Russia’s newest and most powerful nuclear icebreaker Arktika suffered from a damaged starboard propulsion motor last month placing in doubt the vessel’s scheduled commissioning date in May 2020. However, after mooring and initial sea trial Russia is now considering several options for the on-time delivery of its new flagship icebreaker. The most likely scenario appears to be the commissioning of the vessel with a reduced power output before extensive repairs in 2021, Kommersant Newspaper reports.
During sea trials last month it was revealed that the ship’s right propulsion unit, a massive motor weighing 300 tons, was faulty and would have to be replaced.
Nonetheless, the vessel continued mooring and sea trials successfully launching nuclear reactors and steam turbines. The United Shipbuilding Corporation, where the vessel was built, confirmed that the damaged propulsion unit can be operated at reduced power. As a short-term work-around the ship will likely be launched at reduced power output of 40-50MW rather than the full 60MW. The final decision to continue with more advanced sea trials and place the ship into service remains with the Russian government.
The faulty propulsion motor will then be replaced during a length stay in drydock in Kronstadt in 2021. Experts say the challenging replacement will likely take several months and may involve cutting a hole into the starboard side of the vessel through the ballast tank to gain access, remove, and replace the motor.
Not the worst-case scenario
Experts initially feared that the ship wouldn’t be able to get any power output from the damaged propulsion motor leaving the starboard propeller vulnerable to damage from ice pieces when moving through ice-covered waters. Whenever a vessel travels through ice propellers should be turning to ensure that the blades strike ice with the strong leading edge.
Even with a reduced output the vessel should still be plenty powerful for advanced sea trials and possible duty along the NSR this summer. In fact, with an output of 40-50MW, it will still rank among the most powerful icebreakers in operation.
The exact cause of the damage will only be known after disassembling the propulsion motor next year. An overvoltage when the unit was first powered on, a faulty connection, or failures during its manufacturing could all have led to the damage. Experts point out that the shipyard will want to closely evaluate the damage and take precautions to avoid similar issues in the future as four more vessels of the same type will be following by 2027.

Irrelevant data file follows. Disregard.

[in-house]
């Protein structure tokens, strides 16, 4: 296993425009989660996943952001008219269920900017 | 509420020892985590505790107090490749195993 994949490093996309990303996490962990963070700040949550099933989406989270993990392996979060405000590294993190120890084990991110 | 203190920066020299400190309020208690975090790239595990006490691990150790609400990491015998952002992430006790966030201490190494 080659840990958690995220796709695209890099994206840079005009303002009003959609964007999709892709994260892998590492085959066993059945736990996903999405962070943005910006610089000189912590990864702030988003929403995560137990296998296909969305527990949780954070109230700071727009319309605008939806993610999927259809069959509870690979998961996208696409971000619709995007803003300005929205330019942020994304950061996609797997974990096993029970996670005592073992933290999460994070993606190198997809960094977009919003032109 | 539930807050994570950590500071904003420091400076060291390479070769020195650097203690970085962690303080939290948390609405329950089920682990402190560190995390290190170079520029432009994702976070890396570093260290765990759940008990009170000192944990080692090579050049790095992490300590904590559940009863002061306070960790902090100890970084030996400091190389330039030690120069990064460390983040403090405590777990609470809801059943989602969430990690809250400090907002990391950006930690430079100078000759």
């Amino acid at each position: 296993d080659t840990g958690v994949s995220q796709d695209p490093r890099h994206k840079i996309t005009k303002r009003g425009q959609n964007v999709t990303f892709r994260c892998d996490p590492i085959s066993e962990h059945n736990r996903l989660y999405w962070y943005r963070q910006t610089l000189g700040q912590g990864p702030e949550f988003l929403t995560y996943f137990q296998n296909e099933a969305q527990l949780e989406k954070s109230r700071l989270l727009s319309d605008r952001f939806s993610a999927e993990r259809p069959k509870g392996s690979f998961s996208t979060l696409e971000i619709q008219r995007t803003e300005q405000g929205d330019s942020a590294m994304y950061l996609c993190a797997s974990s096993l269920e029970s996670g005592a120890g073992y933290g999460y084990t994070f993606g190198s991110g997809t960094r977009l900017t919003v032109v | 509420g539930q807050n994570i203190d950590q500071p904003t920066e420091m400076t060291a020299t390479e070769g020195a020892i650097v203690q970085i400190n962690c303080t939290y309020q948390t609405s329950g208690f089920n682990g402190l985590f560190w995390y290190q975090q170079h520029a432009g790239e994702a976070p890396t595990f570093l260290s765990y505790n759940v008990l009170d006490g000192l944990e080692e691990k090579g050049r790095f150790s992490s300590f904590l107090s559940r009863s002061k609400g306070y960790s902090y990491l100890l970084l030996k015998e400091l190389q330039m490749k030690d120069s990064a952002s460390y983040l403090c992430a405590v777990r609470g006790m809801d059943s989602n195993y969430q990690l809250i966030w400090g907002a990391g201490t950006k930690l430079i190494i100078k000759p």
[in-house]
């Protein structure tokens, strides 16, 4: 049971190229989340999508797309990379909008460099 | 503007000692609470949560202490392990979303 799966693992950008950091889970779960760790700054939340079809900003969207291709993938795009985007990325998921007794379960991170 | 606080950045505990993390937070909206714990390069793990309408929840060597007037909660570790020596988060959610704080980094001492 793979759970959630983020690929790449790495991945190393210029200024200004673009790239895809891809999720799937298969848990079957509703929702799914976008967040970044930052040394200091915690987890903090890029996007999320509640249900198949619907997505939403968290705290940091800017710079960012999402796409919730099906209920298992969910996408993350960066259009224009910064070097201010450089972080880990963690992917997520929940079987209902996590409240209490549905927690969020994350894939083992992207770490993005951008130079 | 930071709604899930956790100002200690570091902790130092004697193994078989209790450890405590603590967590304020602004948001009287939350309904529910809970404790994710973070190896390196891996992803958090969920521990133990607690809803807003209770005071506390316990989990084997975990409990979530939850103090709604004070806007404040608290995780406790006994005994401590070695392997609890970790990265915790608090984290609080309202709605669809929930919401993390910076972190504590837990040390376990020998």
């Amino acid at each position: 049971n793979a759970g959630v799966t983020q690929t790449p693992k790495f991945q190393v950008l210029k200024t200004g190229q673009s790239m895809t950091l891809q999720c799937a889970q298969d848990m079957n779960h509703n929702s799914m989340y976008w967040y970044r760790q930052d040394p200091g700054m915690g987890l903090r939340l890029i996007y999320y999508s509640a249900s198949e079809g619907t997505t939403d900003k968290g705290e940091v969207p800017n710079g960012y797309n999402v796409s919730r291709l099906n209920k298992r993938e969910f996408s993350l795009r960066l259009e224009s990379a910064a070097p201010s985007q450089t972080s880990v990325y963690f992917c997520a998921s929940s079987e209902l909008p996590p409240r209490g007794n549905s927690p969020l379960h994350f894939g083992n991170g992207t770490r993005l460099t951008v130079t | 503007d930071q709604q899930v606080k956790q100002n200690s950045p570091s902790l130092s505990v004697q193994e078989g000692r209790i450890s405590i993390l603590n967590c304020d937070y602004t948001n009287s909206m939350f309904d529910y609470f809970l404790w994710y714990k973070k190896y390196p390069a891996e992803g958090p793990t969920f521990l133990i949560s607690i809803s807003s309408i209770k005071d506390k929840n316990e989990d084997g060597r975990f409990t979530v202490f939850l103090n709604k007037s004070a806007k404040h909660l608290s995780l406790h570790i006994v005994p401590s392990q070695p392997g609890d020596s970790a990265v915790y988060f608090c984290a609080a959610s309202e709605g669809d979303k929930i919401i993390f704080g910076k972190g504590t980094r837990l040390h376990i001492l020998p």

Delivery with a three-year delay
Construction of Arktika, the lead vessel in a fleet of five planned new nuclear icebreakers, has faced ongoing delays. United Shipbuilding Corporation was awarded the construction contract in 2012 for commissioning in 2017. However technical challenges, including with the construction of a domestically-built steam turbine, resulted in a three-year delay.
With the latest setback and a stop in construction in the face of the Covid-19 pandemic Rosatomflot now expects to receive the vessel at the end of May. The ship is expected to operate in the Barents, Pechora and Kara Seas, as well as in shallow waters of the Yenisei estuary and Ob Bay.
The icebreaker utilizes a variable draft design allowing it to operate in the deeper waters of the Arctic Ocean, but also navigate shallow coastal areas and rivers. The nuclear-turbo-electric propulsion generates more than 81,000 horsepower – nearly twice as much as the planned new U.S. icebreaker – enabling them to break through up to three meters of ice and travel on most of the NSR year round.
“It is with the ships of this series of new generation of icebreakers that we associate hope with the development of the Northern Sea Route. This is a fundamentally new ship,” explained Deputy Prime Minister Yury Borisov during the launch ceremony last year.